The Ford 3.9/4.0 litre straight-six was released in Australia back in 1988
and, since then, it’s earned a wonderful reputation for power and reliability.
The big six has proven capable slogging it out under the bonnet of taxis,
home-grown racecars and even the odd power boat. But despite the huge number of
Falcons sold from 1988 through to 2002, there’s a strange lack of people
interested in hotting ‘em up.
And even fewer people have any idea how to.
In this two-part series we’ll look back over the mechanical iterations of the SOHC
Aussie Ford six and discuss tuning options with Jim and Brendan Mock of J.M.M.
(Jim Mock Motorsport). J.M.M. is hands-down the most experienced Ford six tuning
workshop we’ve come across.
Let’s get into it!
The Early Series – EA to ED Falcon
The first batch of EA Falcons was released with a choice of three
straight-six engines - a 3.2 litre with throttle-body injection, a 3.9 litre
with throttle body injection and a 3.9 litre with multi-point injection.
All three engines share the same design except the 3.2 litre has a shorter
stroke than the 3.9s – 79.4mm versus a massive 99.3mm. A relatively low 8.8:1
compression ratio is used in each.
The biggest advantage of these new engines was the introduction of a
pushrod-free SOHC valvetrain, which improved overall efficiency. The EA also
adopted roller cam followers and rocker arms. The roller cam followers were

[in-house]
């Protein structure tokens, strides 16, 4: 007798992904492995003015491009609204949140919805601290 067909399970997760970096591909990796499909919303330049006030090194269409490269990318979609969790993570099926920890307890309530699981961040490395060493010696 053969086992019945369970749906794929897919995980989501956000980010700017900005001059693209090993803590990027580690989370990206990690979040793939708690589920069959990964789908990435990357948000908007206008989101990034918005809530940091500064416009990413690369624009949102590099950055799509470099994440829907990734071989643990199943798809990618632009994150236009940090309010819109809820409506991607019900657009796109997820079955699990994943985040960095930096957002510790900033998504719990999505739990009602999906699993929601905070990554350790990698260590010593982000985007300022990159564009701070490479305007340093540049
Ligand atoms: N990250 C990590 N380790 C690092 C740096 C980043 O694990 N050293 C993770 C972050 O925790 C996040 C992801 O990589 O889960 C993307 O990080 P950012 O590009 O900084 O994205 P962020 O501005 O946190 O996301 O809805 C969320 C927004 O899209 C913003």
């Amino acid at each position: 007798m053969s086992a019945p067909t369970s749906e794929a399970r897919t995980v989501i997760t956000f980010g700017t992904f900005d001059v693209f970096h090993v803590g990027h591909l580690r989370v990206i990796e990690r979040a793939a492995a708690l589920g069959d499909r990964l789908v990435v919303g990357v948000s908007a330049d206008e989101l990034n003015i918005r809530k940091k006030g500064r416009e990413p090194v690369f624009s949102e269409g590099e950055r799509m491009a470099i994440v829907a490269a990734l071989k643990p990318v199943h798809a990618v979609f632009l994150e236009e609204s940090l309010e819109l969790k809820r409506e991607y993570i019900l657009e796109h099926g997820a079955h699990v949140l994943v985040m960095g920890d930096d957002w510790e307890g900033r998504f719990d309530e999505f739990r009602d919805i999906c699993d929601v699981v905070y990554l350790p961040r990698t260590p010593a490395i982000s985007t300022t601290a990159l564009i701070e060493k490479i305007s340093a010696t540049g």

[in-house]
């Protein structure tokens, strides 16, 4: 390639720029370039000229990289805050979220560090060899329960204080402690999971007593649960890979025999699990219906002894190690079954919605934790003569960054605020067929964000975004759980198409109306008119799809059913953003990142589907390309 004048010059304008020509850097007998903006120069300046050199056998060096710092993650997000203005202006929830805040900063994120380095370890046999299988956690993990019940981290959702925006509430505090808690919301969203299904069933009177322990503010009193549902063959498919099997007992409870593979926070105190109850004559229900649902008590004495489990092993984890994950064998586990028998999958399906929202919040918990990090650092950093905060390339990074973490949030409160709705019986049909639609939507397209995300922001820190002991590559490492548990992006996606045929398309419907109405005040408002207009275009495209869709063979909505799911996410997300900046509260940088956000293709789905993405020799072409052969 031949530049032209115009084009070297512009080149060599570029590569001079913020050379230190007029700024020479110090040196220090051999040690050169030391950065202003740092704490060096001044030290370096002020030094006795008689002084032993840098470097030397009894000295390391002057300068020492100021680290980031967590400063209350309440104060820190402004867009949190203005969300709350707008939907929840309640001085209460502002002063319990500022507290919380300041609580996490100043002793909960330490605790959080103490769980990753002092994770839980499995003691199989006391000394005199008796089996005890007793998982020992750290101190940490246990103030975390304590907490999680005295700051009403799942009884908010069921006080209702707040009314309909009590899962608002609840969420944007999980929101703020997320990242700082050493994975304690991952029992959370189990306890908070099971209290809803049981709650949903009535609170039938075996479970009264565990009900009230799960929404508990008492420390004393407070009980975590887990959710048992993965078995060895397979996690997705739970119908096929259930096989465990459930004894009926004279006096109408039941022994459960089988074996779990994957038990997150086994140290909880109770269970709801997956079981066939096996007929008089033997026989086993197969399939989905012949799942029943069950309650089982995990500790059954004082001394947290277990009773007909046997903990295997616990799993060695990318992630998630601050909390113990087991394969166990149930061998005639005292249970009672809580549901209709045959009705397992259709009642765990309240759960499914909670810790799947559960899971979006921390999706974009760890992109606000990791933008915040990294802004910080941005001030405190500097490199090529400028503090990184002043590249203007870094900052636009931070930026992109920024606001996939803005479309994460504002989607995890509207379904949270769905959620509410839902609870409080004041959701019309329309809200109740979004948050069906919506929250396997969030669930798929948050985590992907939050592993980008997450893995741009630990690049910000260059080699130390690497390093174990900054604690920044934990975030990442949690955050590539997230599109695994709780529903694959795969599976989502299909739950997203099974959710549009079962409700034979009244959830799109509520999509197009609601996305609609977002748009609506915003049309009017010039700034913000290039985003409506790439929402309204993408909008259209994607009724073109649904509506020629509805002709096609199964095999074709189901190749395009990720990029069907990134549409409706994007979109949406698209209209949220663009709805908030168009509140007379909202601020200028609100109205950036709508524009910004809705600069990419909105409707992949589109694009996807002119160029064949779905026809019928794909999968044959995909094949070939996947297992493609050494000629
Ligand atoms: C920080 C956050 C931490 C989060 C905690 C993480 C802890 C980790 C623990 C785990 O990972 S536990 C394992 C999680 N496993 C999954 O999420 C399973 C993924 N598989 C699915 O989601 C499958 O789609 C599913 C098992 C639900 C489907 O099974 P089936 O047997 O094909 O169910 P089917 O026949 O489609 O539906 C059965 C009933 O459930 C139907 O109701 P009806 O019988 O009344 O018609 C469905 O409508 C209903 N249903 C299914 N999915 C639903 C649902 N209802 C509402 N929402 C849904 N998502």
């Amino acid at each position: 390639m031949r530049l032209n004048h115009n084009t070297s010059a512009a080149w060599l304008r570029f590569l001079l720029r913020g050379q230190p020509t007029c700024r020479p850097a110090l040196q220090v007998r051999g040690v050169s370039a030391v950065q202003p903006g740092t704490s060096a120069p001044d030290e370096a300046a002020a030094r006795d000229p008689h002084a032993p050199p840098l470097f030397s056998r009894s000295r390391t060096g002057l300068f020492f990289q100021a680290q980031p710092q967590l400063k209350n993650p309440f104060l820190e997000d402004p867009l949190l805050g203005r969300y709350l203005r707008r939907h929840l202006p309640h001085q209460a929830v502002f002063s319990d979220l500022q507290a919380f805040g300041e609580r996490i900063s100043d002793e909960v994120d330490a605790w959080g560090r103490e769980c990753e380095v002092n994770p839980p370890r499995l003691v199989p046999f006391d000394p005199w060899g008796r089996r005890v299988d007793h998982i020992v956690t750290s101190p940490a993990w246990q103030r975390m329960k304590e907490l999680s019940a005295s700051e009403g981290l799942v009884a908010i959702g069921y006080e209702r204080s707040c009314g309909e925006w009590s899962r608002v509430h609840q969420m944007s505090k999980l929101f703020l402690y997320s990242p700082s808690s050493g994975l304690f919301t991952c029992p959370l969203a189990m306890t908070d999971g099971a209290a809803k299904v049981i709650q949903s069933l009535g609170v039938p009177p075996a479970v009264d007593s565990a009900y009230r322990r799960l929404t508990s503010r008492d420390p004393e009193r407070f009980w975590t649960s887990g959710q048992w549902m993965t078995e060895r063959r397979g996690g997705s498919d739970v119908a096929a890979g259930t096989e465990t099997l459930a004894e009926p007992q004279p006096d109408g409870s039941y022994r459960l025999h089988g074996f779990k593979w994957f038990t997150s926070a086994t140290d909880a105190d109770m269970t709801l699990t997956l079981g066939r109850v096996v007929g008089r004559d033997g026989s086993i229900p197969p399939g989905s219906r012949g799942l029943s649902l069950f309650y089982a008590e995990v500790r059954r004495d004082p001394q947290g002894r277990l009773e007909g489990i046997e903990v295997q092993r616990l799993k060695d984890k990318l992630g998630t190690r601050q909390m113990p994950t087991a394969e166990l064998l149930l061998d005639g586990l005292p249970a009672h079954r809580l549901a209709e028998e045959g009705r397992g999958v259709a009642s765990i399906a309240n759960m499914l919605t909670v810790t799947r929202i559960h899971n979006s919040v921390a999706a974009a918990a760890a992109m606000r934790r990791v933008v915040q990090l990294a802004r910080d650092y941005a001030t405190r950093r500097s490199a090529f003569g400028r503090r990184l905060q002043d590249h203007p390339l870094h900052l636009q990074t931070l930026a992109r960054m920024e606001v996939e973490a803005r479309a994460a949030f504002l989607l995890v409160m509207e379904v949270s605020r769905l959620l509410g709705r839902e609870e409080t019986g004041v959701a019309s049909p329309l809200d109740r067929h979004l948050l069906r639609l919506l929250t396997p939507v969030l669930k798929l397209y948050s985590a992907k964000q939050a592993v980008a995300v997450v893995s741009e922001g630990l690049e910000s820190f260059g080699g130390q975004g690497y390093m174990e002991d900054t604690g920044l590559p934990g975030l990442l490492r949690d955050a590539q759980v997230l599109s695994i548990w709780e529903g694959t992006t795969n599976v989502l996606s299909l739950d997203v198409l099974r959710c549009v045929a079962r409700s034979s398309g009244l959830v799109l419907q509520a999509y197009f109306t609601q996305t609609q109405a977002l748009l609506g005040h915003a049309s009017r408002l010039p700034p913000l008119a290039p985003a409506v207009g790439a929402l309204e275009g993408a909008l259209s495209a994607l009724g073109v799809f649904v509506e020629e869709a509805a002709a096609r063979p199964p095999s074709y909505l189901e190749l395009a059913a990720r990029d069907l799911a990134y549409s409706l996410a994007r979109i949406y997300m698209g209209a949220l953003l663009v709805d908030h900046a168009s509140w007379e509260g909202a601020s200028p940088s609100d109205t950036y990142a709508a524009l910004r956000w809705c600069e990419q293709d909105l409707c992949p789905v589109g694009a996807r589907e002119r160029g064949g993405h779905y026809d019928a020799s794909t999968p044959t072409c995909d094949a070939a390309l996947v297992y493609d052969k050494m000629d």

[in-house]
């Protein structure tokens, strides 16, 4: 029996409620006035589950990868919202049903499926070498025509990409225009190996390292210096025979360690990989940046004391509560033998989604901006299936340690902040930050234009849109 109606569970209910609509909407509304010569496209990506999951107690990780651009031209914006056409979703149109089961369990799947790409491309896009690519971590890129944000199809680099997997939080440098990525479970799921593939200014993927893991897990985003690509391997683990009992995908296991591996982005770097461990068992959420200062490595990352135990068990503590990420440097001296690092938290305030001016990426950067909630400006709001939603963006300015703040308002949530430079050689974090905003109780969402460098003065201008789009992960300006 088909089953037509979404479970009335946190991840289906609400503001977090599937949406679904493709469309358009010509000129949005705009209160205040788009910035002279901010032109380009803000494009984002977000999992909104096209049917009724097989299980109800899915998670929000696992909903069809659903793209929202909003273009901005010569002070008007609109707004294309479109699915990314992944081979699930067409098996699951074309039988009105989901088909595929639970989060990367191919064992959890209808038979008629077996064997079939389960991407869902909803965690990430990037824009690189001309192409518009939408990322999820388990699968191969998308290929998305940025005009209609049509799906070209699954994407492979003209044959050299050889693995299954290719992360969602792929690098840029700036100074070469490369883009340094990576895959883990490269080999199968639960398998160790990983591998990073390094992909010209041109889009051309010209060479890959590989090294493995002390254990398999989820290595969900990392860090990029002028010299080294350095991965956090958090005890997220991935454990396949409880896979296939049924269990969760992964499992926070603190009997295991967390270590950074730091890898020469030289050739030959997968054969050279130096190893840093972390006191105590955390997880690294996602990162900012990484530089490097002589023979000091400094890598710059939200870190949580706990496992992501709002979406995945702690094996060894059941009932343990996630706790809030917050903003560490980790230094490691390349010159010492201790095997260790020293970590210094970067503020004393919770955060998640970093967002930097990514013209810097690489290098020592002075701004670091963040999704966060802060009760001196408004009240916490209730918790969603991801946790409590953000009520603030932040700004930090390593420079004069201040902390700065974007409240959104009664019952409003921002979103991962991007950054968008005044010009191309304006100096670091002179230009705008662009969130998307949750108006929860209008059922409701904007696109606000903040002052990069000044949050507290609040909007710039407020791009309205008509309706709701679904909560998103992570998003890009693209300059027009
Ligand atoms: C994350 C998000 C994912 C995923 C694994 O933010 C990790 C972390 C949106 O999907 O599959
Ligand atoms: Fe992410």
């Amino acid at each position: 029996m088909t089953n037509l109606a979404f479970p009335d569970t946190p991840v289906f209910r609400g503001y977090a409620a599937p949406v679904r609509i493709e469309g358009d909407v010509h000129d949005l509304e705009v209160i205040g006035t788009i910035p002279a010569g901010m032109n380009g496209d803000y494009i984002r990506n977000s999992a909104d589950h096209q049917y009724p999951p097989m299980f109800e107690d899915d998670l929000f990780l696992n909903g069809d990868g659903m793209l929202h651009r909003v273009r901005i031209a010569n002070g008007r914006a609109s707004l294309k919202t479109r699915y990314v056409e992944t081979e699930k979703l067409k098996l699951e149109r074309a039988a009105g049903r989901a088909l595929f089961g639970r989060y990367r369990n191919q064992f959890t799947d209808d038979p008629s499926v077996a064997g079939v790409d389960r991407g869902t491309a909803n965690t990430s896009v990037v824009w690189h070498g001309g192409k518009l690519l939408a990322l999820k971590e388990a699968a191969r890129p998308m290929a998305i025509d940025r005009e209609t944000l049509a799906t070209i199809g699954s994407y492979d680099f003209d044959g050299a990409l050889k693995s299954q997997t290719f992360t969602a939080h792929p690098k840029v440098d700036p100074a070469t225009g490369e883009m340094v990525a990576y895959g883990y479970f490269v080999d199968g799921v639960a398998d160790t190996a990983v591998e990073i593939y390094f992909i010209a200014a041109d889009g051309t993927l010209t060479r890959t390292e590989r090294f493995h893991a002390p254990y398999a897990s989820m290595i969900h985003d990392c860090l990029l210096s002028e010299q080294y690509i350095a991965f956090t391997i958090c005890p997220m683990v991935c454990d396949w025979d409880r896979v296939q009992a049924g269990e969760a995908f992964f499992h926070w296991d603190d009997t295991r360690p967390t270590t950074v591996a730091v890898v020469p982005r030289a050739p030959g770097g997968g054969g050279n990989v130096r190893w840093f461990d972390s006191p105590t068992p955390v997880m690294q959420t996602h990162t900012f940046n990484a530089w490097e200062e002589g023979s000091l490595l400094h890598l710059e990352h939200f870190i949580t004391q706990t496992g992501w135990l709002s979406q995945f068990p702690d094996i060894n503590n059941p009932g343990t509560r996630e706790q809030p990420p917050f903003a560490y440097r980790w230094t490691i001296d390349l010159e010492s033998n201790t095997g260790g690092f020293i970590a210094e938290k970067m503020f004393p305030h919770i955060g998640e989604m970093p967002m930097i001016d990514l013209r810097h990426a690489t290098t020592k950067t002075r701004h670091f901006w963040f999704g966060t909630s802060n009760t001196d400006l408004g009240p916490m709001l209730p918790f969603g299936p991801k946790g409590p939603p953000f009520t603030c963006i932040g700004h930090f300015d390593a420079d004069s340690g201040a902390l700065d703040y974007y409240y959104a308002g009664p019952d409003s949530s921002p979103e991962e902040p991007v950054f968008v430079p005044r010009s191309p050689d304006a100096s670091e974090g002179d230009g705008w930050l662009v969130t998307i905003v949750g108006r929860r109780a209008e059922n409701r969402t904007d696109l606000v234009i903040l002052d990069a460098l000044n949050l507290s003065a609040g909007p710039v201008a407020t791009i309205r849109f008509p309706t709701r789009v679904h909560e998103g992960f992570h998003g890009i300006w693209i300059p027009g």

based on a similar arrangement to Mercedes-Benz engines of the time.
The camshaft – developed by Ricardo – is driven by a
double-row timing chain. The aluminium cylinder head carries over a conventional
2-valves-per-cylinder arrangement, but with an extensively developed combustion
The engine management is Ford's EEC-IV system using a MAP sensor to determine engine load. ECU capacity is 32kB. The throttle-body injected 3.2 and 3.9 employ twin Bosch injectors firing into a shared chamber. Six smaller capacity Bosch injectors are used in the multi-point fuel injected (MPFI) 3.9.
So how much power are we talking in the EA Falcon range?
Well, there are still a few 3.2 litre sixes getting around but with only
90kW/235Nm at the flywheel, you’d be wise to steer clear. Jim Mock (the head of
J.M.M.) says the 3.2s were intended as an economy-based fuel efficient engine
but, because they had to be revved so hard, there wasn’t much of a saving.
Engine life was also relatively short. The throttle body injected 3.9 is a much
better proposition with a factory output of 120kW/311Nm. Jim says these are
easily better than the 3.2, but the carby-style intake manifold is very
restrictive. The pick of the EA engines is the MPFI 3.9 at 139kW and
The SOHC Ford six is a very short revver –